Unfortunately, some parents will go to great lengths to stop paying child support. One of the more common ways a parent thinks he or she can beat the system is to put themselves in poverty, or at least make it look like they are living in poverty and claim they can’t afford the payments.
However, if your ex-partner has stopped paying child support, he or she may still be liable to pay if a judge determines they are voluntarily impoverished. Sometimes, they claim they can no longer afford to pay due to a change in circumstances, or they are no longer earning enough to carry on with their child support payments.
If you’ve never heard of voluntary impoverishment before, don’t worry. Below contains everything you need to know about it, what the courts typically look for when determining if a parent is voluntarily impoverishing themselves, and what you need to do to file a claim for the child support you and your child are due.
Voluntary Impoverishment Explained
Voluntary impoverishment is the term given to a parent that is manipulating the system to avoid paying child support.
It means a person is voluntarily, or deliberately, choosing to become poor and reduce his or her standard of living to a state of poverty. Believing that if they are living in poverty, they will not have to pay child support as they do not have the money to do so.
There are a few ways one can do this.
- One way is to change job/pay to earn less than they are capable of
- Start hiding some of their earnings from the Internal Revenue Service to come under the threshold for paying child support
This is not fair to the other parent or the child. Voluntary impoverishment is a severe matter. The court can base child support payments on what they believe a parent is capable of earning, rather than what the parent is making if the judge suspects a parent is trying to game the system.
How Do Courts Determine if a Parent is Guilty of Voluntary Impoverishment?
Generally speaking, a court will look at these factors to evaluate if a parent is trying to game the system with voluntary impoverishment:
- The timing of when/if they changed jobs to a lesser paying job.
- The physical condition of the parent to determine how able they are to work.
- Their level of education to determine the types of jobs they can do and earnings expectancy.
- If they have avoided paying or fallen behind in child support in the past.
- Their work history to look for any suspicious changes in behavior.
- Any other concerns raised by the other parent.
If a court has reason to suspect a parent is guilty of any of the above, it has the legal power to start investigating them to look for conclusive evidence.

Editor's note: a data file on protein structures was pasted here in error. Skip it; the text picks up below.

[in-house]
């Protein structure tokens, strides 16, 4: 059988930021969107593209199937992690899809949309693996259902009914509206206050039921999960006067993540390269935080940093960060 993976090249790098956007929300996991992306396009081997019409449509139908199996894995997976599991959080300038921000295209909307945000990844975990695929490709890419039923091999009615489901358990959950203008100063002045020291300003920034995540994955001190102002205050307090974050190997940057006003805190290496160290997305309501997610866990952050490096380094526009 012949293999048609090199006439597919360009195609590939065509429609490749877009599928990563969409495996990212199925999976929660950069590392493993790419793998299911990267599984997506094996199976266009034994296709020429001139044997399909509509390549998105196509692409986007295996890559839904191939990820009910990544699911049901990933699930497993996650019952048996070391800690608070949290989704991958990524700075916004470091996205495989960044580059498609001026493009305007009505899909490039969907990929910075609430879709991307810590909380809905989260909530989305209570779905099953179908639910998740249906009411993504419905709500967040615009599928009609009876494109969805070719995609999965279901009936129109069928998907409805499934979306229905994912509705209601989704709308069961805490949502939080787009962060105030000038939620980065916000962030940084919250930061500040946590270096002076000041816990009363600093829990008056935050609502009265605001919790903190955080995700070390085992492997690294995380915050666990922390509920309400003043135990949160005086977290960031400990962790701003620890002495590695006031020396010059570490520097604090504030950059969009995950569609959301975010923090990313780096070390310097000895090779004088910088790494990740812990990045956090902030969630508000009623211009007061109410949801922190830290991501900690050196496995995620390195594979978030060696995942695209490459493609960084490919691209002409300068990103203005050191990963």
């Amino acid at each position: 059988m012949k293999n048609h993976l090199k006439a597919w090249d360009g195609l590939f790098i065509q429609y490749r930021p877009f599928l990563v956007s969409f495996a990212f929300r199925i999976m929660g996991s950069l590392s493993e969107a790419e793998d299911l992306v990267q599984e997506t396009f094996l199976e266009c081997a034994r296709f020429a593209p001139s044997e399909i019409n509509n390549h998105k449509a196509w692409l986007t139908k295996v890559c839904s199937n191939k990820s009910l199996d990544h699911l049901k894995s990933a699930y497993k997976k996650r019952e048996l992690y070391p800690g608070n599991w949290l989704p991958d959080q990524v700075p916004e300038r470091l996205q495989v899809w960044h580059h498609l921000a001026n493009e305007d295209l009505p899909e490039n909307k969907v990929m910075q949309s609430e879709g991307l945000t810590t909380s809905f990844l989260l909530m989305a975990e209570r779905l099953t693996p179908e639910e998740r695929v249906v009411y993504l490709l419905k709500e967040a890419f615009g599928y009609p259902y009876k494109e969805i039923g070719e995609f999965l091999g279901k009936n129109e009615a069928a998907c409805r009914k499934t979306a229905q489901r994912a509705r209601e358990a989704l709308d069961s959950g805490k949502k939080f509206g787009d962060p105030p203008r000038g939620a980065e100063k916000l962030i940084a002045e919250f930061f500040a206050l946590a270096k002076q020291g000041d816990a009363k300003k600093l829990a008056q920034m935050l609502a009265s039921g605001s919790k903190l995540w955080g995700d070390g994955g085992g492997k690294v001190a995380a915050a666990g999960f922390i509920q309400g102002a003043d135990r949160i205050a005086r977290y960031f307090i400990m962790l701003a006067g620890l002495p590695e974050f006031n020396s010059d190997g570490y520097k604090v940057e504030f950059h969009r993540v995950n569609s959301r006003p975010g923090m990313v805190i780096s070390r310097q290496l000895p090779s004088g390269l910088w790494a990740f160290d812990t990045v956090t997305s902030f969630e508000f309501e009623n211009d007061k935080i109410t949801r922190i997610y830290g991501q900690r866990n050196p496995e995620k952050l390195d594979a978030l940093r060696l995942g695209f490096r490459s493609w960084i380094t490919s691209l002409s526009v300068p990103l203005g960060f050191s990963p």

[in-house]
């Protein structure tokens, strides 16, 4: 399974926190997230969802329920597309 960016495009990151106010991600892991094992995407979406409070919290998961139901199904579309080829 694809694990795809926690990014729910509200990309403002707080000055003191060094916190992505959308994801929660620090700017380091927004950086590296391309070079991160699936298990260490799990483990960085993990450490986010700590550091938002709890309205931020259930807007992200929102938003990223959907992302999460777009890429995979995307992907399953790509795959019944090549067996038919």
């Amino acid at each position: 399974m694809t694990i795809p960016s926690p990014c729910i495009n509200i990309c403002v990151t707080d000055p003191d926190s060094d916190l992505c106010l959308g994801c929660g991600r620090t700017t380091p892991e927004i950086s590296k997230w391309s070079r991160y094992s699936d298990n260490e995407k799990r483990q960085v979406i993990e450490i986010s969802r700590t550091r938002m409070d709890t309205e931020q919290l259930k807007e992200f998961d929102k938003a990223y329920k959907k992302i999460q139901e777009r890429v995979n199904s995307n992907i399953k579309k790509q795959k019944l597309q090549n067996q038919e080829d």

Even if their earnings have dropped so much that they don’t have to pay child support under their current agreement if a judge determines the parent has done this deliberately a court can still enforce them to pay child support based on the amount they should be earning.
The amount the parent must pay depends on the judge and the parent’s unique circumstances. It’ll come down to an individual’s circumstances and calculated based on several factors.
What Should You Do if Your Ex-Partner is Participating in Voluntary Impoverishment?
The first thing you need to do is to contact the Office of Child Support Enforcement. They will be able to give you the correct legal advice tailored to the information you’re giving them and where you live.
They may advise you to speak to a family lawyer or a localized governing body. This depends on where you live and your circumstances, but it’s a good idea to be prepared with information. Hopefully, you can summarize any previous child support payments, how much/many payments your ex-partner has fallen behind on, and what you think they’ve done to change their circumstances to avoid paying child support.
Don’t panic if not, in any case. If they suspect there is a good reason to investigate a parent for voluntary impoverishment, they will take all the necessary steps to ensure they seek a correct and just amount of child support.
It’s worth noting that a parent can still be labeled voluntarily impoverished if they have never been employed, or haven’t worked since the child was born, or longer. So, if you’re currently not receiving any child support due to the other parent not working, it’s worth seeking legal advice.
The key here is to do something about it if you suspect your ex-partner is doing something to avoid paying. The Office of Child Support Enforcement cannot investigate without you speaking up and raising suspicion. Speak with a child support lawyer at Lewert Law, L.L.C. today to see how we can be of service. Call (561) 220-0123 for a free consultation.